A motion-sensitive laptop which can be controlled much like a Nintendo Wii remote is under development.
Tilting the laptop moves a cursor
The tablet PC laptop has been adapted to respond to a user when moving the machine up or down, side to side, or forwards and backwards.
It is hoped the BT Balance system can help people with disabilities or the elderly, for whom using a keyboard or mouse can be difficult.
The technology is under development at BT's research labs in Ipswich.
BT researcher David Chatting said: "We want to give people access to services in as simple a manner as possible.
"PCs are still very complicated. We are interested in the older user who is slightly fearful of this technology. The PC, monitor and mouse puts them off."
He said the idea was to make using a computer as easy as using an Etch-A-Sketch toy.
The system can be used to read through books or documents, turning pages with a simple flip of the monitor.
Maps could be read by tilting the screen up or down, left or right, corresponding to moving the map north, south, west or east.
Adam Oliver, head of BT Retail's age and disability research, said it could be useful for "someone needing to use their laptop in conditions where trying to type or manipulate a tiny keyboard is tricky or where they are unable to use both hands".
The software interprets the motion of the machine
He added: "It could even be for someone just using their laptop on a crowded train."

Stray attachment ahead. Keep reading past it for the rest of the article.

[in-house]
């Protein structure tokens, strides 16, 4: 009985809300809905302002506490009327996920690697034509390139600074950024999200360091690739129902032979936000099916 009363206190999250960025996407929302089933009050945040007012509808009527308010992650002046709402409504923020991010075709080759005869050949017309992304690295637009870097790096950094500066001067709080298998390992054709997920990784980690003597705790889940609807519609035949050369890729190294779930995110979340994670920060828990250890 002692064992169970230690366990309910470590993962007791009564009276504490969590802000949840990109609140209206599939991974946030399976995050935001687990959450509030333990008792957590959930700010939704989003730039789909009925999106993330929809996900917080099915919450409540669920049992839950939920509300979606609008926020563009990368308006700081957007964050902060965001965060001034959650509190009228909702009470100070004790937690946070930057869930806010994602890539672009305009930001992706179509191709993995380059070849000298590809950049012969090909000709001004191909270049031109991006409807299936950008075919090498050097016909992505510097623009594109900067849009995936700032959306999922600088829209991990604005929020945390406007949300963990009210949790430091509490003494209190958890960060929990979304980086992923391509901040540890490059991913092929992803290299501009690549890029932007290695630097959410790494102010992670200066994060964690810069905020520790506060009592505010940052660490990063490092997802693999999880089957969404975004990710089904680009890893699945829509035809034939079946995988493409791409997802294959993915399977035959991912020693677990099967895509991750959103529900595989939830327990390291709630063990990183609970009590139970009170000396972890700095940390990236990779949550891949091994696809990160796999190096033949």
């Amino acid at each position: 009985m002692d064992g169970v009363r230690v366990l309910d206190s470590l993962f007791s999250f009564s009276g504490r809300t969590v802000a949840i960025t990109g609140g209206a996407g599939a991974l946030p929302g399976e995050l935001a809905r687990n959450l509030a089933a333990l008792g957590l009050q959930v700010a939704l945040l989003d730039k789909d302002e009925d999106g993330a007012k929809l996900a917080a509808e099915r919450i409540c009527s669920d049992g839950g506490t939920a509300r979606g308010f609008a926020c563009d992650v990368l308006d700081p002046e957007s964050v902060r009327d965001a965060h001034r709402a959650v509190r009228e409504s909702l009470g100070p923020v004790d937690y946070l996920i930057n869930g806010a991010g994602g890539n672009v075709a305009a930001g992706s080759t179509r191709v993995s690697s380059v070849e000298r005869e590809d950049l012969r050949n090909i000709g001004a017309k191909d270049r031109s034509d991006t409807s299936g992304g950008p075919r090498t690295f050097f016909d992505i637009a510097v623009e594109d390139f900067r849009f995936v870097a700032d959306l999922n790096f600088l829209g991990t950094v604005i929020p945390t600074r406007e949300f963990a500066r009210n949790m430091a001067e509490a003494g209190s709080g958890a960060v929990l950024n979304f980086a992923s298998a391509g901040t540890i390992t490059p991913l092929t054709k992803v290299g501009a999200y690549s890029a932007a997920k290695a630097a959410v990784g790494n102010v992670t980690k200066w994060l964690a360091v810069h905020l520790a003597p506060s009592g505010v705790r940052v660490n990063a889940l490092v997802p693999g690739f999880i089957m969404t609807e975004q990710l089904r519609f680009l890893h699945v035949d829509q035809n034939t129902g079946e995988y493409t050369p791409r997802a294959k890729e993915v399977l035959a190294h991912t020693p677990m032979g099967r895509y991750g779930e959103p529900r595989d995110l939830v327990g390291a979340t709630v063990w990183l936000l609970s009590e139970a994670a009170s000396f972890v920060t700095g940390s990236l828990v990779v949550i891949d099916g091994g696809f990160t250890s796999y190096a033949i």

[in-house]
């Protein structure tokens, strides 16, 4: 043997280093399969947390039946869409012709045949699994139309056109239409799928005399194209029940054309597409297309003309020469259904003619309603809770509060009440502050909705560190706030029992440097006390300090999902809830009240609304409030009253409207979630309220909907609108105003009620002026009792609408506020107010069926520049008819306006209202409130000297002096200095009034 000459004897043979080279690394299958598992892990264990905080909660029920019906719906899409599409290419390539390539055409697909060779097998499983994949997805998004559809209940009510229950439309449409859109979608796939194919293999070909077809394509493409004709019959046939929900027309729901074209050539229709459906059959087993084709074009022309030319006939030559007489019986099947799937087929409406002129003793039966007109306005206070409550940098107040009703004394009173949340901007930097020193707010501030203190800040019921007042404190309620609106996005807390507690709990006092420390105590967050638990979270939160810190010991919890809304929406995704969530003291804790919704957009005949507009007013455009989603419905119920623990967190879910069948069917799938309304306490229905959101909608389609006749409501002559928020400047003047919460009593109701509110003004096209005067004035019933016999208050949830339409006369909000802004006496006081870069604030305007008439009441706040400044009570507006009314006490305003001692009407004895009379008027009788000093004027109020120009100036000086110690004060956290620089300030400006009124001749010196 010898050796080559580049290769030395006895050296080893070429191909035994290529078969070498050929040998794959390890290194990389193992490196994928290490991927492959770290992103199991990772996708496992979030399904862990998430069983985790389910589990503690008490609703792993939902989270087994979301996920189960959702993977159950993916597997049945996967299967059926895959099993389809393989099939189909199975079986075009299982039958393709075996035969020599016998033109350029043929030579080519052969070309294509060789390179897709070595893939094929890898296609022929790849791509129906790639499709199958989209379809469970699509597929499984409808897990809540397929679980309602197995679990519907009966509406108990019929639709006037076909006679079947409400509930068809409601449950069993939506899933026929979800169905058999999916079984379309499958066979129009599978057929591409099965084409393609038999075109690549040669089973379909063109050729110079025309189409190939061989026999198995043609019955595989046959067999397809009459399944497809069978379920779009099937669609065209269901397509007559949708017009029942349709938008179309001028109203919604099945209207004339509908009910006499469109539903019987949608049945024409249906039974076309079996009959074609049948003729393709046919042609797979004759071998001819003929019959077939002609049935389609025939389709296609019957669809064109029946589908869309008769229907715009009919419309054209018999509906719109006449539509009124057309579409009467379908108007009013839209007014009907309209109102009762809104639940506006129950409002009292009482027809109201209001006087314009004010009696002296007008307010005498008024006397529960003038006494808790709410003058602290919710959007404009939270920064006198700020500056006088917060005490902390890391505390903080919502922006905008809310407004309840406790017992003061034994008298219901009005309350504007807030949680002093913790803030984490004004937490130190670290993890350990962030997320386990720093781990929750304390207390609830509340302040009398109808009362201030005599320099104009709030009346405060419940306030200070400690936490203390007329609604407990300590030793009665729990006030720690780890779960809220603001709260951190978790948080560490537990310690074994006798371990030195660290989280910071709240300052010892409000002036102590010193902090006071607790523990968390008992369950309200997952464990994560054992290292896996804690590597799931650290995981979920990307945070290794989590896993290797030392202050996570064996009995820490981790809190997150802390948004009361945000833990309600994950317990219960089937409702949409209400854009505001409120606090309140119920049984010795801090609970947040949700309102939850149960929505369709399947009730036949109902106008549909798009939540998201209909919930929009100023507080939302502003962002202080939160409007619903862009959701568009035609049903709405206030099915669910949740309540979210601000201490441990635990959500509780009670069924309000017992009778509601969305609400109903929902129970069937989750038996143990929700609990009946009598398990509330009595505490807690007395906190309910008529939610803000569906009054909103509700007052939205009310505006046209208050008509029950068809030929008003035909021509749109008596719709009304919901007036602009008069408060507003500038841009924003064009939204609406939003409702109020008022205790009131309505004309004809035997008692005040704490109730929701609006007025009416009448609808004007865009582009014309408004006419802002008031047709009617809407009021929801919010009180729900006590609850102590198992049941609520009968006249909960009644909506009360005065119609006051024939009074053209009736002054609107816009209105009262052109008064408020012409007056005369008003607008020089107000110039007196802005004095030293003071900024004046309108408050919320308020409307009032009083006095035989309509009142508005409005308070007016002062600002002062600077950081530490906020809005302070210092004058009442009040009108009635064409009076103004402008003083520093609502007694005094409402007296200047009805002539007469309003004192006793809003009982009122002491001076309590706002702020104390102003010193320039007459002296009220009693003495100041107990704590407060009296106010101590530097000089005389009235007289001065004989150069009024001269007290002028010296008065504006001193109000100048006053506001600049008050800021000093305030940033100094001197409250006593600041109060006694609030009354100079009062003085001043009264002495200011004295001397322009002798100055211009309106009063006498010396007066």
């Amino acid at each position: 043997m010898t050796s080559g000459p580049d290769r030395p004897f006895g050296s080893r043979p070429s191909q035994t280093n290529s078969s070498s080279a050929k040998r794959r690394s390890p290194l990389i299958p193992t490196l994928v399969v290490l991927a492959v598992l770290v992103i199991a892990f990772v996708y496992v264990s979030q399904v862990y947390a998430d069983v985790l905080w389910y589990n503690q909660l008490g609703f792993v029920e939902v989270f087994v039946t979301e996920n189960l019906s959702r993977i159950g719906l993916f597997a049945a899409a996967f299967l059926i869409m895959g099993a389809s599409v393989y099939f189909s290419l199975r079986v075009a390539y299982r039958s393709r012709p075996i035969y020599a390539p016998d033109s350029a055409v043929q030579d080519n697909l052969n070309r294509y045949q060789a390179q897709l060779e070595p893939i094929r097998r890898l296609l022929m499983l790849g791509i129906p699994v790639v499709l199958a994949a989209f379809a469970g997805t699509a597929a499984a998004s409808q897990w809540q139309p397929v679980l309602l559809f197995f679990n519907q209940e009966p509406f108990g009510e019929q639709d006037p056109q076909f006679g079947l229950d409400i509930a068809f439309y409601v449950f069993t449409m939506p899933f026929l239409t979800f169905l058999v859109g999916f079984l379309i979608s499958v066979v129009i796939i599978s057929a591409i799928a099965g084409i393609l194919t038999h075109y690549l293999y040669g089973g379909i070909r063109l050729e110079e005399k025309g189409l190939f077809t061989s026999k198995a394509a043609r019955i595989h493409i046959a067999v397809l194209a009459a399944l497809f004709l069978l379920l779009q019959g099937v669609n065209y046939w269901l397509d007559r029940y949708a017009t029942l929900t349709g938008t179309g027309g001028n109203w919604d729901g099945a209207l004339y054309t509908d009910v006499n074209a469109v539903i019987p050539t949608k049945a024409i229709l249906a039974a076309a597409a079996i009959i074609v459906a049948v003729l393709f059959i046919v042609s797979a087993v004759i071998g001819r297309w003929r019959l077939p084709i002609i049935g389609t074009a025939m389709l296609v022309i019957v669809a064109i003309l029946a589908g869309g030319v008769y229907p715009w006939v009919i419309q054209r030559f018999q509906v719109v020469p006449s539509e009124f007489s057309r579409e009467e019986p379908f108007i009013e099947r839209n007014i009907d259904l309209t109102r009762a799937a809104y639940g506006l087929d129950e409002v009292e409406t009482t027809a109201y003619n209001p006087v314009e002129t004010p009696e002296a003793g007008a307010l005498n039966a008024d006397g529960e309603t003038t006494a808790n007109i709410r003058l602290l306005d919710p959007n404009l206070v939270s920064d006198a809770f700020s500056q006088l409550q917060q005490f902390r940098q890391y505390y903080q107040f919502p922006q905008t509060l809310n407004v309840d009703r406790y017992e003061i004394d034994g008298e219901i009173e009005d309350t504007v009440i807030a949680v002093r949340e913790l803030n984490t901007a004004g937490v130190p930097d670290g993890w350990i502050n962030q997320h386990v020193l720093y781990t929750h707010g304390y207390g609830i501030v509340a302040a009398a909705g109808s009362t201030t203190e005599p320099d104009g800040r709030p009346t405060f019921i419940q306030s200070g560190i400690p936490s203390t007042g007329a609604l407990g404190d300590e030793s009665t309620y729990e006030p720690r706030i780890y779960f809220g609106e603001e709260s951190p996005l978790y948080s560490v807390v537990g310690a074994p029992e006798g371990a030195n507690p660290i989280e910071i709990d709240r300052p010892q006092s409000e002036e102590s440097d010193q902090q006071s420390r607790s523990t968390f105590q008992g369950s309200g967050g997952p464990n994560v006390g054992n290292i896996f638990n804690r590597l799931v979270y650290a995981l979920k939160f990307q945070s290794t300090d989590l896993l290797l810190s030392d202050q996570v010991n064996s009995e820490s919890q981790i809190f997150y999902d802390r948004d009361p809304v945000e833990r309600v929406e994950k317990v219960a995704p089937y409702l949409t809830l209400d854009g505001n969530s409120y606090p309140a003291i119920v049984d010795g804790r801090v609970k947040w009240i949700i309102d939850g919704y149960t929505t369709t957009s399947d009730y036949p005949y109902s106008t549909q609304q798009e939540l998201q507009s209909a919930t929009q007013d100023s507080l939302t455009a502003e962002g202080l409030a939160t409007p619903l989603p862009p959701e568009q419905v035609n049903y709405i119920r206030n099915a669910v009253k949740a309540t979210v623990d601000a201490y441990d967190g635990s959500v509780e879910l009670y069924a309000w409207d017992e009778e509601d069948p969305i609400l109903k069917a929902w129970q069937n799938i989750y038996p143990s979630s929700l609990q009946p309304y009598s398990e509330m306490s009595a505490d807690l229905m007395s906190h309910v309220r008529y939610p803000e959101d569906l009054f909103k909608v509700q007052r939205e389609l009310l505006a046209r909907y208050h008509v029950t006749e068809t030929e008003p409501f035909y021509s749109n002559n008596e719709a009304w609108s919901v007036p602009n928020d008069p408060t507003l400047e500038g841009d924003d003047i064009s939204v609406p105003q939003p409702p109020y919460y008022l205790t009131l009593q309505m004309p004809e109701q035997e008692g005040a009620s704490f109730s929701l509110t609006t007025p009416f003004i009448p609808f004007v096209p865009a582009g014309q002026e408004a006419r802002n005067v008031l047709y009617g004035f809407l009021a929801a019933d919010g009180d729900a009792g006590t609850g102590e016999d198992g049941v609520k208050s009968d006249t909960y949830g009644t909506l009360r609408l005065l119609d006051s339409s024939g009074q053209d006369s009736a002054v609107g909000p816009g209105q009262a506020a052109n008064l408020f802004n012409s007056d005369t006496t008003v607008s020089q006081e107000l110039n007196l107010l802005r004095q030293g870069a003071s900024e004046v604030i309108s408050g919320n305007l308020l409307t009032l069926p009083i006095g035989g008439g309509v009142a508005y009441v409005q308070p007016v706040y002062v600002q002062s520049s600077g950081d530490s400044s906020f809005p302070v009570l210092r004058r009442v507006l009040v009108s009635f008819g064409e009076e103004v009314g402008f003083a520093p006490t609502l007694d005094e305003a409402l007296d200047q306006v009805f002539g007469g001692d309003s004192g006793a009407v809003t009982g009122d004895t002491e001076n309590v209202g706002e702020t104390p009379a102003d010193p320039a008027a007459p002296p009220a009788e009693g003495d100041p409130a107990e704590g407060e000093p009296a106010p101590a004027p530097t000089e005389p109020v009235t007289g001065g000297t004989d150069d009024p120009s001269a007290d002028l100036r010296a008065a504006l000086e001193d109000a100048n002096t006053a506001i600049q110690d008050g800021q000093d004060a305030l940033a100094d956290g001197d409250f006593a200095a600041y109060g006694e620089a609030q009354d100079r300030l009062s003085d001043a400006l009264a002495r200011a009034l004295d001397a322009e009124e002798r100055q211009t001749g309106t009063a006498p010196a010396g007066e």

There are essentially two components to BT Balance - a microchip called an accelerometer, which works in much the same way as the balance system in the human ear, and a software interface which interprets the motion data.
The accelerometer is a machine on a chip, known as a Micro Electro Mechanical System (MEMs), which works by detecting changes in the acceleration and gravity of an object compared to the static gravity field of the earth.
The objects which are moved are micro sensors on the chip too small to be seen by the human eye.
By measuring the amount of static acceleration due to gravity, the chip knows the angle a device is being tilted at with respect to the earth. By sensing the amount of dynamic acceleration, it can calculate the direction the device is moving.
Accelerometers are used in cars to detect when to inflate an airbag, in devices like the Nintendo Wii controller and in Apple laptops to detect if the computer is being dropped.
BT has embedded the chip into a tablet PC and has written software to interpret the data and control the cursor and the programs.
Mr Chatting said: "This is still a research project. We are able to discriminate between a tip to the left, or right or was the device knocked, nudged or shaken.
"The demo we have running can help people read books on a laptop, a photograph application to orientate the picture dependent on how the laptop is held.
"We are also interested in developing communication tools via BT Balance. For example, 'How can someone remote from a parent or loved one use it for day to day tasks - such as leaving messages?'."